Icarus earned Best Documentary Feature at the 2018 Academy Awards.

For the second straight year, the Academy Award for best documentary feature has gone to a film with significant ties to the sports world. Last year, it was ESPN’s special 30 for 30 entry of OJ: Made In America (a five-part “movie” that was the longest film ever to win an Oscar, and one where they changed the rules after its win to ban such multi-part documentaries in the future). This year, it’s Netflix’s Icarus.

The victory for Icarus, Bryan Fogel’s film that starts with the director exploring doping to win a cycling race and eventually connecting with Russian scientist Dr. Grigory Rodchenkov to expose that country’s massive state-sponsored doping movement, is perhaps especially notable considering the timing.

It’s a remarkable time for Icarus, considering the recent controversy around Russia and doping at the Olympics, which led to the IOC “banning” Russia from Feburary’s PyeongChang Games, but allowing Russian athletes to compete as “Olympic Athletes from Russia,” then reinstating the country in time for the closing ceremonies. It’s also notable considering the ongoing libel lawsuit against Rodchenkov filed by several Russian biathletes in a New York court and funded by Brooklyn Nets’ owner Mikhail Prokohorov (who has previously been accused of ties to the doping scandal), which has a lot to do with claims Rodchenkov made in the film as well as in other outlets.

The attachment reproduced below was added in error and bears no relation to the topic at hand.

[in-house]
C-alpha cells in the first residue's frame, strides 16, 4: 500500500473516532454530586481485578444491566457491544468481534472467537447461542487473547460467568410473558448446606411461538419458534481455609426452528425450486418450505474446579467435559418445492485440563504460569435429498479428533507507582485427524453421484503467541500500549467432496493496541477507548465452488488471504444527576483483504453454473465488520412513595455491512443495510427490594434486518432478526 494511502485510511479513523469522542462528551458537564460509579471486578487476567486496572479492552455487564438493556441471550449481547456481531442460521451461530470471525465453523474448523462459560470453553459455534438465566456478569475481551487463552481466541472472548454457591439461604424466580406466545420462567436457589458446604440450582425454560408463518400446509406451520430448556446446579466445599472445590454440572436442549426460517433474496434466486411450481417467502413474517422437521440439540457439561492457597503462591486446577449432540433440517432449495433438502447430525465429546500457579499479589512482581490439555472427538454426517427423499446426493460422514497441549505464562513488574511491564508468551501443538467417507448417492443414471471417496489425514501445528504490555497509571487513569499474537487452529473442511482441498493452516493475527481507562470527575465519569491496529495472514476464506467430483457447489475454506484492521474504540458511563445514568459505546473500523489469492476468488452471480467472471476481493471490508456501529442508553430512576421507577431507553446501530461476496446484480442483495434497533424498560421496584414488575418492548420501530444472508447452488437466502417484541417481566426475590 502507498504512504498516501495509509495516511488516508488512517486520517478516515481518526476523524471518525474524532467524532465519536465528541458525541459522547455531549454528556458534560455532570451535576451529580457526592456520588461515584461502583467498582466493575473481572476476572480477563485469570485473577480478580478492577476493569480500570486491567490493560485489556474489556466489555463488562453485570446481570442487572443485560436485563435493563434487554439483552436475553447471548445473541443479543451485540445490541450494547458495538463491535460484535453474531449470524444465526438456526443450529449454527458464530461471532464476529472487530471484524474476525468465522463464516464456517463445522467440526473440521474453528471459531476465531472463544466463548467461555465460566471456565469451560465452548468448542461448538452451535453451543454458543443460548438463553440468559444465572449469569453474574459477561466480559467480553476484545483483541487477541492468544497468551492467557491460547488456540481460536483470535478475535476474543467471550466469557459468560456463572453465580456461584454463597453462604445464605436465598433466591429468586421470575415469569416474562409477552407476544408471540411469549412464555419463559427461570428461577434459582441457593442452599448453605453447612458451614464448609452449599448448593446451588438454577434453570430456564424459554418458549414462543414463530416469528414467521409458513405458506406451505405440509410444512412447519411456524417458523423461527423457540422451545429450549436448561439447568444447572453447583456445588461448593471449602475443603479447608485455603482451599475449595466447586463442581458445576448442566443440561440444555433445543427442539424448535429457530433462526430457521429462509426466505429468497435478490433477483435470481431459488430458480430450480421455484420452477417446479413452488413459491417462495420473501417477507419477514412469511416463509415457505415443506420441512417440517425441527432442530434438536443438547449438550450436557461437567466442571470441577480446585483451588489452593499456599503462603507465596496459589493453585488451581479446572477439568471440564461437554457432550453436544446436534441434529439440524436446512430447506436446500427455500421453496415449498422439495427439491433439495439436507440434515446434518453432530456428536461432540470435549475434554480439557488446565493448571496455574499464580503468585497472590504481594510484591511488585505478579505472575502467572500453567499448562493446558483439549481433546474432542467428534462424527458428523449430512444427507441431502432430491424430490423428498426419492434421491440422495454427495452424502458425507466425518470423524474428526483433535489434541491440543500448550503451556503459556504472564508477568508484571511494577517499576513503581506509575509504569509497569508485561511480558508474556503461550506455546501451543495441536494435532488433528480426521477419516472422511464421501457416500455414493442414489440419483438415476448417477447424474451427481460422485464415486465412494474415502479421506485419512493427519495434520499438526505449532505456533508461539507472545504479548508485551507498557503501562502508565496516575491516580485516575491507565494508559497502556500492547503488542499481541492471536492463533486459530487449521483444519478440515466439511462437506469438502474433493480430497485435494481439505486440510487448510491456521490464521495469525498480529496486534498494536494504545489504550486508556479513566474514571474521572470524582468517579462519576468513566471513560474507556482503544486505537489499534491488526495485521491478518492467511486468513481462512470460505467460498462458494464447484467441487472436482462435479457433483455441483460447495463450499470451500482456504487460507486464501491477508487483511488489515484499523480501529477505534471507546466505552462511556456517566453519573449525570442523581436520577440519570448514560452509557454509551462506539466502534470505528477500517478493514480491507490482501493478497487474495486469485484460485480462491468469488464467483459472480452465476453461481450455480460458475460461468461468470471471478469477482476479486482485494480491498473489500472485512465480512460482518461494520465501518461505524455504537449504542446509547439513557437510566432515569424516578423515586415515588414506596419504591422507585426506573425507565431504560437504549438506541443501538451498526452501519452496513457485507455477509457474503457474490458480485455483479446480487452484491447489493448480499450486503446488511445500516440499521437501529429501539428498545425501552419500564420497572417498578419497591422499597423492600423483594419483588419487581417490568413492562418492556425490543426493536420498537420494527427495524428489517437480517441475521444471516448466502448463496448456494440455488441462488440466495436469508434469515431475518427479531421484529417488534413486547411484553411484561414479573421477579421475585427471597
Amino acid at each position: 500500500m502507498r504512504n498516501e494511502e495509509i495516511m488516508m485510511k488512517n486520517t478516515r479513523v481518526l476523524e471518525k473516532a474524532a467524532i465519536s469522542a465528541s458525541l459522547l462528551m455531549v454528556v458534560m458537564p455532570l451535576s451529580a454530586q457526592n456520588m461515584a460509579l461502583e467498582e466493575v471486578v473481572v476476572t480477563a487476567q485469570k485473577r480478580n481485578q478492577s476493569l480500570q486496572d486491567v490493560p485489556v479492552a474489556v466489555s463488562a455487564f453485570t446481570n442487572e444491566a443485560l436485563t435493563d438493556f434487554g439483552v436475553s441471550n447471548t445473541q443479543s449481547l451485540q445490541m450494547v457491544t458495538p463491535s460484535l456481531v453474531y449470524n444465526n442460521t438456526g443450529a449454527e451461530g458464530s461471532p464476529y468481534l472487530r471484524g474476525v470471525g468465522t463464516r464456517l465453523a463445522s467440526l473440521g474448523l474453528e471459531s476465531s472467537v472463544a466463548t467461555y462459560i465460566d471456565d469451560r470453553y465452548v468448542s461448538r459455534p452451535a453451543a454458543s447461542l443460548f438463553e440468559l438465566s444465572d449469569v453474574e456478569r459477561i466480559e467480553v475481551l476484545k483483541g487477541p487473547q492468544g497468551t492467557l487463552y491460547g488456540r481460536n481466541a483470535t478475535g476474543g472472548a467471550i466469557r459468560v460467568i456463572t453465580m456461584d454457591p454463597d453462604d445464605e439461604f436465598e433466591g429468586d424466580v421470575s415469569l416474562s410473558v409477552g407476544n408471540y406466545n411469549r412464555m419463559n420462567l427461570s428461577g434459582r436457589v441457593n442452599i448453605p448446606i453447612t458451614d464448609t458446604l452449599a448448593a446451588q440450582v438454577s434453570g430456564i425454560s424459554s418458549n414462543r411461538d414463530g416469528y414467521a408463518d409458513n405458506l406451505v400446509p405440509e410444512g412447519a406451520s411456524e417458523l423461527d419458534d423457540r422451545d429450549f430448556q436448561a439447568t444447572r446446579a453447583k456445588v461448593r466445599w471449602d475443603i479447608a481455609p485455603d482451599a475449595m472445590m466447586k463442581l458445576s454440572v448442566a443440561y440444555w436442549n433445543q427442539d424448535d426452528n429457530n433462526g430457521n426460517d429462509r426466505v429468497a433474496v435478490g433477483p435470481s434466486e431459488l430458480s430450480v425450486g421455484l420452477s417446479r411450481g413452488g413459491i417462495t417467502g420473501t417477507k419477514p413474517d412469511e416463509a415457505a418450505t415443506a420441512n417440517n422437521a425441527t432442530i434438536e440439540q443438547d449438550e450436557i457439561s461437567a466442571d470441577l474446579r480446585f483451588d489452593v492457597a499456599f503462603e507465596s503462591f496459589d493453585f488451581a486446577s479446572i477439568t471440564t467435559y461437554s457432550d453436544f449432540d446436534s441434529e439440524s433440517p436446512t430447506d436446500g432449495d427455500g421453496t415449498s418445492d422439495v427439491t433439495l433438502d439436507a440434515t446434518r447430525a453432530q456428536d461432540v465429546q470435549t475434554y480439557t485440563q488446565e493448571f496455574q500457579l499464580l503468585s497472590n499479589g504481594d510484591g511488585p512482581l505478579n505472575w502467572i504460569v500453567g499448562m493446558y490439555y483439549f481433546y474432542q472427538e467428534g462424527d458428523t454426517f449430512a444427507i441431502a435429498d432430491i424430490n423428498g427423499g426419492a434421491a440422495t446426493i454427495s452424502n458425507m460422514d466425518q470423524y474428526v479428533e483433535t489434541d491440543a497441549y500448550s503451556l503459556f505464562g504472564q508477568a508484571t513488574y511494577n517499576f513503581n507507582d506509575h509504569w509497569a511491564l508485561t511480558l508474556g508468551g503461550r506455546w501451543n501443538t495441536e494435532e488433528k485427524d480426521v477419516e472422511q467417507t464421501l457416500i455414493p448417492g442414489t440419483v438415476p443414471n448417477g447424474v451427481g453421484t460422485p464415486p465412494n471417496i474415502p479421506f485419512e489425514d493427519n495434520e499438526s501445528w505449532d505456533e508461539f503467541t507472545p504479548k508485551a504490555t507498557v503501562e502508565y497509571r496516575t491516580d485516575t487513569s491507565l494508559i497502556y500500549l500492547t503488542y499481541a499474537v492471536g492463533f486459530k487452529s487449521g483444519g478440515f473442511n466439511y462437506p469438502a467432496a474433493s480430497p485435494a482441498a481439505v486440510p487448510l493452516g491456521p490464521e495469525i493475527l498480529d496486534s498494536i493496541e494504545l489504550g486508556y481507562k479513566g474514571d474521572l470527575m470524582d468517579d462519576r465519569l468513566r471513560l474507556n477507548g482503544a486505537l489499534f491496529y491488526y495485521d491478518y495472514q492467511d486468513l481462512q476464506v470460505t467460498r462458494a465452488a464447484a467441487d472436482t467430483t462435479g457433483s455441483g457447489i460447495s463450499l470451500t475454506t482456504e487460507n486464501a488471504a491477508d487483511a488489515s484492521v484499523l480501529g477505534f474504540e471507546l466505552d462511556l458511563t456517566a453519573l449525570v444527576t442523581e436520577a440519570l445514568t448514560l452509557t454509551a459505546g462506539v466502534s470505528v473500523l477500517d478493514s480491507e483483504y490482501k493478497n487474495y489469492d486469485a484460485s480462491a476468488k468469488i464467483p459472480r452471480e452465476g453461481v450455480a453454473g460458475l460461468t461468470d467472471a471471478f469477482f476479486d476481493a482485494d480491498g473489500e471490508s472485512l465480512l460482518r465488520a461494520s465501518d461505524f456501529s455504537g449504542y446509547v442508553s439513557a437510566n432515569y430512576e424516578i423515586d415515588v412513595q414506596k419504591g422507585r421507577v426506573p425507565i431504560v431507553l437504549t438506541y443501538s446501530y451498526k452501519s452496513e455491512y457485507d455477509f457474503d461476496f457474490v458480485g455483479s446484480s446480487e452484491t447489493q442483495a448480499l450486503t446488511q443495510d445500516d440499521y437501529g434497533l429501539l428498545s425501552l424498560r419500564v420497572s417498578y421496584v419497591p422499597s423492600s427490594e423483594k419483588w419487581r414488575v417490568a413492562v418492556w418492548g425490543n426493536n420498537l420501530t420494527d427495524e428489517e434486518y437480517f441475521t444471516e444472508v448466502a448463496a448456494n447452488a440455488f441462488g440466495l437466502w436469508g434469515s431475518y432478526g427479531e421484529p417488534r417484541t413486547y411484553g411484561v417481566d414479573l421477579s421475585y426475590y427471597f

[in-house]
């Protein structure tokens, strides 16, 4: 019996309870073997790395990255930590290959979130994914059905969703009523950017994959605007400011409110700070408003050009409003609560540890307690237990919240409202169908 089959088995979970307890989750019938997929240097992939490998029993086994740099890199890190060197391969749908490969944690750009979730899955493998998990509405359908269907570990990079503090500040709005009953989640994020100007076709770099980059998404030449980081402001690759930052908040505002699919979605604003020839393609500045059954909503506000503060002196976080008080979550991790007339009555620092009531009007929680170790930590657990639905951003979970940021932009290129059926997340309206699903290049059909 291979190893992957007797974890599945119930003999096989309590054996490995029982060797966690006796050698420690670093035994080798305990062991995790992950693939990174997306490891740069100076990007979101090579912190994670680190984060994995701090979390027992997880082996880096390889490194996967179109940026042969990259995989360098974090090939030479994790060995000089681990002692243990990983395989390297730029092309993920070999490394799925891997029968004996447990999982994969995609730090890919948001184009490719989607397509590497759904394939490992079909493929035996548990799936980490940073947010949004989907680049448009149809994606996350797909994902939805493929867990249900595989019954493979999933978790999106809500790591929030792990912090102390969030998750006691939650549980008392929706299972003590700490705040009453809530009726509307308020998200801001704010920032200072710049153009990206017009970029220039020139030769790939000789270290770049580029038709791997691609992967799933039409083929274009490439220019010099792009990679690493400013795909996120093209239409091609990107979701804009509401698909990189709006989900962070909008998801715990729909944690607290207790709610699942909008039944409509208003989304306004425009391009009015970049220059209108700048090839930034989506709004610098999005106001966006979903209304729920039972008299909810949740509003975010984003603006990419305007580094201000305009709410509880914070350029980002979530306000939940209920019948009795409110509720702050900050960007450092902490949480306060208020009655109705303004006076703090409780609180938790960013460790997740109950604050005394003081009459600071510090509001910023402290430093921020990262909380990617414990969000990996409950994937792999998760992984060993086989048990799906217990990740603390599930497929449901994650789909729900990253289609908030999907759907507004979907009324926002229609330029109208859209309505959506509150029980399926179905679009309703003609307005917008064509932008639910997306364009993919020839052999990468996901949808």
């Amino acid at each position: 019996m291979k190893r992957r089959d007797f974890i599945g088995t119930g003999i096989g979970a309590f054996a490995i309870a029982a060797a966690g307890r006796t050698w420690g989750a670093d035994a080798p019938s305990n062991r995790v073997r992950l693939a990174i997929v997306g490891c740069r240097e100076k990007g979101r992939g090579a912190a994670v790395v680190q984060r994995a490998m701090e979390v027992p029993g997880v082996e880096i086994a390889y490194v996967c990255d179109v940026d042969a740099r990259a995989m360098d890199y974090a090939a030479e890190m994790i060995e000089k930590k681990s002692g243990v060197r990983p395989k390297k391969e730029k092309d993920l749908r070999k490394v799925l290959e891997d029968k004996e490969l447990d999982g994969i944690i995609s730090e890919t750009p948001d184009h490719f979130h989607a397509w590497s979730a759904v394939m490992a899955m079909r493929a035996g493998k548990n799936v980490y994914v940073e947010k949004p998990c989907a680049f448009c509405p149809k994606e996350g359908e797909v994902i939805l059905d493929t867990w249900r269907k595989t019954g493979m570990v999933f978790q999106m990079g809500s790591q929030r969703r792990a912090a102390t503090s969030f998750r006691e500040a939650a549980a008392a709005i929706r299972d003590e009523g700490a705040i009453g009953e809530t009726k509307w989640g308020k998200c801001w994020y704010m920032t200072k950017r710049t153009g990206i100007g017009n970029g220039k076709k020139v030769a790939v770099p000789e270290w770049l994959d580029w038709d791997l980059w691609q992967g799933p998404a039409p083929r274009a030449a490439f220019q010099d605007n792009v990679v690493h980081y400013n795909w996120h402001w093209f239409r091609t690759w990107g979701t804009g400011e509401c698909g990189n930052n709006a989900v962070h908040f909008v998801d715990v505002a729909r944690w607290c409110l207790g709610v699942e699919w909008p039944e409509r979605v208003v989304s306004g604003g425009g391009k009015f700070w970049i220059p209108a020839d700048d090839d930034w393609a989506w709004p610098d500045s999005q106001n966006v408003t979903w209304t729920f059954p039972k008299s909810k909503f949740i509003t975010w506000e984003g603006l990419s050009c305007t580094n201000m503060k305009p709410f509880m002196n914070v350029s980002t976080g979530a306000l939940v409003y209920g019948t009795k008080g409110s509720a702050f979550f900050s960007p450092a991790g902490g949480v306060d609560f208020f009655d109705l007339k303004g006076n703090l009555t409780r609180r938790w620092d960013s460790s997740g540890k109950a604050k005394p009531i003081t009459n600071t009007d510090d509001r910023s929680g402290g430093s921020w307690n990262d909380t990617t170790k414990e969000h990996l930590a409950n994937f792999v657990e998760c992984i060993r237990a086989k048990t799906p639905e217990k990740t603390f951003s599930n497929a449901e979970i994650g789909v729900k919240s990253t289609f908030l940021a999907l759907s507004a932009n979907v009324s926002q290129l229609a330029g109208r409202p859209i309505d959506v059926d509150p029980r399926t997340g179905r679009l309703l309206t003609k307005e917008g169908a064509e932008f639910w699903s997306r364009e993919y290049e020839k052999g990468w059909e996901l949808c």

And Rodchenkov is in hiding in the U.S. right now, afraid of Russian government retribution. There have even been suggestions from Rodchenkov’s lawyer Jim Walden that the lawsuit is “raising the specter that the Kremlin itself might be acting through proxies here” and that it might be an attempt “to find him through judicial means.”

While the Oscar nod for Icarus is unlikely to have any direct impact on that case, it certainly may draw more public attention to what’s going on with the lawsuit against Rodchenkov. As Zack Smith noted on Twitter, there are perhaps even sequel possibilities here:

It’s also interesting that Fogel dedicated the award to Rodchenkov:

And this led to some interesting backstage commentary from Fogel (seen at right above) on the IOC and president Thomas Bach:

Beyond that, many had thoughts on what this means for the documentary, for Russia, and for world anti-doping efforts:

And hey, Oscars host Jimmy Kimmel had quite the post-award comment:

About Andrew Bucholtz

Andrew Bucholtz is a staff writer for Awful Announcing.